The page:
The History Of Black Party Affiliation | KERA News

The History Of Black Party Affiliation

Nov 8, 2016

Historically, a majority of African Americans in the U.S. have voted Democrat. On Think, Krys Boyd talked with Corey D. Fields of the Center for Comparative Studies in Race and Ethnicity at Stanford about African Americans who lean Republican.

He’s the author of “Black Elephants in the Room: The Unexpected Politics of African American Republicans.”

The KERA Interview

Corey D. Fields on:

… the challenges of being a black Republican:  

“The people I spoke with, they ground their participation, a lot of them, in concerns about African Americans and the black community. So, they see themselves as engaging in a politics that’s committed to uplift blacks as a collective. So, the notion that somehow they’ve like sold out other black people is particularly frustrating. … What’s particularly frustrating is the individual lived experience. Having to go home and over Thanksgiving dinner have your relative, your cousin say, ‘Dude, what are you doing? You’re a sellout.’ That really evokes a sense of frustration and a struggle.”   

… the history of black Republicans:

“We tend to focus on this sort of current moment where less than 10 percent of African Americans are voting for the Republican Party, but this shift has been happening for a while. You sort of begin to see a flip in the 1930s around New Deal economic policies where African Americans who had been overwhelmingly Republican are voting to support policies out of the New Deal coming out of the Great Depression. … Black engagement in the Republican Party has been a long standing thing. It’s not anything particularly new. I think what’s shifted is the idea that it’s unreasonable to be black and Republican.”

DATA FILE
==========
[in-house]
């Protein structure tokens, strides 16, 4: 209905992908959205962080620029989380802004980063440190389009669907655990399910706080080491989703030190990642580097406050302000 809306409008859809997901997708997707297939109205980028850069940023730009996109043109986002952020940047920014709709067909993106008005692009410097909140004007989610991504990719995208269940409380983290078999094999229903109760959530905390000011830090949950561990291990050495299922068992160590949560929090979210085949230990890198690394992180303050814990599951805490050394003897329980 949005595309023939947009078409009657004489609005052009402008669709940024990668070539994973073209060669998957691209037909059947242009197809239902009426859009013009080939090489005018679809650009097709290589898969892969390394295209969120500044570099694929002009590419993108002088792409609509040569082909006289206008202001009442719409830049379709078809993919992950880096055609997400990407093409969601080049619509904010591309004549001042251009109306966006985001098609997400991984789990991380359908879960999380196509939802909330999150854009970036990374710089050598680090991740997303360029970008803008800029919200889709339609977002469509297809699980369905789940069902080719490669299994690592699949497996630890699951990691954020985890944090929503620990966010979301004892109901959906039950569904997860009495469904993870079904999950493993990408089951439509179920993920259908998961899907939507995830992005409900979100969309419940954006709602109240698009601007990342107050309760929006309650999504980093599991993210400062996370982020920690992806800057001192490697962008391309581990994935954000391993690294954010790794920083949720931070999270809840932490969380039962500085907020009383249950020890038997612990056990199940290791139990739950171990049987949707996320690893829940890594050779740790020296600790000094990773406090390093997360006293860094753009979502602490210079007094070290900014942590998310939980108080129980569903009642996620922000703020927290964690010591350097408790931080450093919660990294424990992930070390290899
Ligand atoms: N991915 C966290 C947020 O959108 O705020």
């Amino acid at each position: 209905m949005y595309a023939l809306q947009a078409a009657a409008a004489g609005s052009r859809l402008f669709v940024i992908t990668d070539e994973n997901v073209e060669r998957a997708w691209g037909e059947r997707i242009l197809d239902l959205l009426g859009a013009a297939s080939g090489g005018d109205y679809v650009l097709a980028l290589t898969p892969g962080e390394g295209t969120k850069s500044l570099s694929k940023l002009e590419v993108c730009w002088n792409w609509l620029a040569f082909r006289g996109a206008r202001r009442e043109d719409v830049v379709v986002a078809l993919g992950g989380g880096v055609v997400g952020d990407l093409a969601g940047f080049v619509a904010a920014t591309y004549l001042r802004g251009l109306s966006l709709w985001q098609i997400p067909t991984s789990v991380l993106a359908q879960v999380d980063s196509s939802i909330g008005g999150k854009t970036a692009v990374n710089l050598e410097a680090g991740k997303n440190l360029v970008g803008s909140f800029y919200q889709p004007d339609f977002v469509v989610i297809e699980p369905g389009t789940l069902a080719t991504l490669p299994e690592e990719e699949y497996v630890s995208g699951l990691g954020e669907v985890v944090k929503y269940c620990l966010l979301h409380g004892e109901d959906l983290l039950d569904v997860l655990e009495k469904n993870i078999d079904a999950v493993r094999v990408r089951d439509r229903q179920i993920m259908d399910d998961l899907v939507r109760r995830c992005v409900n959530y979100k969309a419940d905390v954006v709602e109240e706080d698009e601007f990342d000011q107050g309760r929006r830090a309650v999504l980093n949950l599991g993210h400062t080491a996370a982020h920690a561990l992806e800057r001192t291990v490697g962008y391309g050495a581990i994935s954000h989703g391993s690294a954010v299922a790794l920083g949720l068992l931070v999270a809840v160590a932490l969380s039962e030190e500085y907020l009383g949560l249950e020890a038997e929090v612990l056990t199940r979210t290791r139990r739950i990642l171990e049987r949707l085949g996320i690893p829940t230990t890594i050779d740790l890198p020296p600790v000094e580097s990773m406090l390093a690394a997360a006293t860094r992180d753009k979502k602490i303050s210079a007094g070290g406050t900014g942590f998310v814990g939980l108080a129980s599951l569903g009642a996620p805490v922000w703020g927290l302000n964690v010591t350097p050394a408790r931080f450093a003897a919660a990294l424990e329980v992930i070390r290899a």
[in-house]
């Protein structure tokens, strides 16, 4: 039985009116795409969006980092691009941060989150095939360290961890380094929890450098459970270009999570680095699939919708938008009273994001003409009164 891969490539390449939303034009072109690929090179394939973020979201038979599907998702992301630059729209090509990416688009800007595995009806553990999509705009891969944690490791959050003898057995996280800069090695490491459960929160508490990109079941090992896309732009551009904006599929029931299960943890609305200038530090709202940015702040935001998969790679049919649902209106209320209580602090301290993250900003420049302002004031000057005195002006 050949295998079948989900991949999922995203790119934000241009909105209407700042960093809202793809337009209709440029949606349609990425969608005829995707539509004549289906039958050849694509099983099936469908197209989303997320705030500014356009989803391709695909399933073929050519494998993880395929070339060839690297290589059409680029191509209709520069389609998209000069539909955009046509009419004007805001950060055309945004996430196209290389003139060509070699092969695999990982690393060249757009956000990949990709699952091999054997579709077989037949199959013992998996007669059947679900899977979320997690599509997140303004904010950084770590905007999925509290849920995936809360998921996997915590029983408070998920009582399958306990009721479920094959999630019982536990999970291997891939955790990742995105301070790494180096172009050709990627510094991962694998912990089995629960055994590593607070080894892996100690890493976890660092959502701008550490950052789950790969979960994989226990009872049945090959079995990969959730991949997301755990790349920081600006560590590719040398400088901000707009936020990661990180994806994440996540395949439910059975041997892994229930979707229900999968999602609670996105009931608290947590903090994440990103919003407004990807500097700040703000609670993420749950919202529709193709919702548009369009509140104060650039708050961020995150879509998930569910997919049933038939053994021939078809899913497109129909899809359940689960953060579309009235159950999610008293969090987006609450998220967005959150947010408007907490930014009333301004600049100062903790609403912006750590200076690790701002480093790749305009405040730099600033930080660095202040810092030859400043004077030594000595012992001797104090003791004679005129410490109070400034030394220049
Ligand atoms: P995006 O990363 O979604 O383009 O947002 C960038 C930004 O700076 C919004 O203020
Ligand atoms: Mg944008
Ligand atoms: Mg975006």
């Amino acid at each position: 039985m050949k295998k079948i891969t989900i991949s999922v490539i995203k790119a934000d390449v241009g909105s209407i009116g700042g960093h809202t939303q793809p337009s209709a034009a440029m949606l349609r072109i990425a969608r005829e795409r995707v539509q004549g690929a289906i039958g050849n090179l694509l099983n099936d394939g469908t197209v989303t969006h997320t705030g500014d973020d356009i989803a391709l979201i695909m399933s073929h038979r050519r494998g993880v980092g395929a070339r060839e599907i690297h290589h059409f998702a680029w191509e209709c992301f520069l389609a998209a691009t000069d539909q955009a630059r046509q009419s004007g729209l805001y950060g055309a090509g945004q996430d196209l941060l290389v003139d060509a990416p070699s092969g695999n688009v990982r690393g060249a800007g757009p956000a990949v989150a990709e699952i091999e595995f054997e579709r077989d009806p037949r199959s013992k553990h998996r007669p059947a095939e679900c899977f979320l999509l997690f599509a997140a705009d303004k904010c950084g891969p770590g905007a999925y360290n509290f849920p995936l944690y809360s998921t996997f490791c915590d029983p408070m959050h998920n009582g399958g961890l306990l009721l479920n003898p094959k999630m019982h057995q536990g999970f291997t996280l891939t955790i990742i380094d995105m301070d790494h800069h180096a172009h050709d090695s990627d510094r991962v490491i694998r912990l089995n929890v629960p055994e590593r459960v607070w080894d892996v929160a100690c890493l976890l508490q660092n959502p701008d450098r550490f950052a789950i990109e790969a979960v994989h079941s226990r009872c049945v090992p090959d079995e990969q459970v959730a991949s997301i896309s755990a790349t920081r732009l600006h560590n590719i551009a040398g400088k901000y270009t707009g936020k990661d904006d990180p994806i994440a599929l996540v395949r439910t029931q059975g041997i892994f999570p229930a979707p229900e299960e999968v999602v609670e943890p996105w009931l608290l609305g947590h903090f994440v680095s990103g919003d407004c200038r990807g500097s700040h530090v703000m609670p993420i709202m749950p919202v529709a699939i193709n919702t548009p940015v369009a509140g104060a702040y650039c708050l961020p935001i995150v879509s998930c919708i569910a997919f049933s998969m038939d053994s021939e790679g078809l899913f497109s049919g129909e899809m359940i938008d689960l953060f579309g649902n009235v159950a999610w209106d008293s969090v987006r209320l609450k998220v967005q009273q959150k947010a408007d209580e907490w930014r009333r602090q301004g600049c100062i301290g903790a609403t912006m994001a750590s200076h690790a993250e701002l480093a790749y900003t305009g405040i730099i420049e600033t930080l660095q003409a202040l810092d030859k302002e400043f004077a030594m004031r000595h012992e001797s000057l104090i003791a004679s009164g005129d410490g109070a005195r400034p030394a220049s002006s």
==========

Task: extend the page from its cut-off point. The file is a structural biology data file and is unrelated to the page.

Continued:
the two types of black Republicans:

“One group took up an approach of linking blackness to Republicaness in this color blind way. There was this notion that being black is culturally important, but not politically important. So, it’s like I care about going to a black church, or I don’t want my kid to be the only black kid in school, or I want to live in a black neighborhood, but when I think about tax policies I don’t see how my race is relevant. So, that was an approach that de-emphasizes blackness in regards to Republicaness without abandoning the identity, just depoliticizing the identity. You can contrast that with an approach that I call race consciousness in the book that was centered around blackness. So, being black was important culturally, but also politically. Being black shaped how these African American Republicans understood the world and their experiences in it. It saw racism and discrimination as being central problems for African Americans. It’s just that the best thing in responding to those issues they felt were conservative social policies.”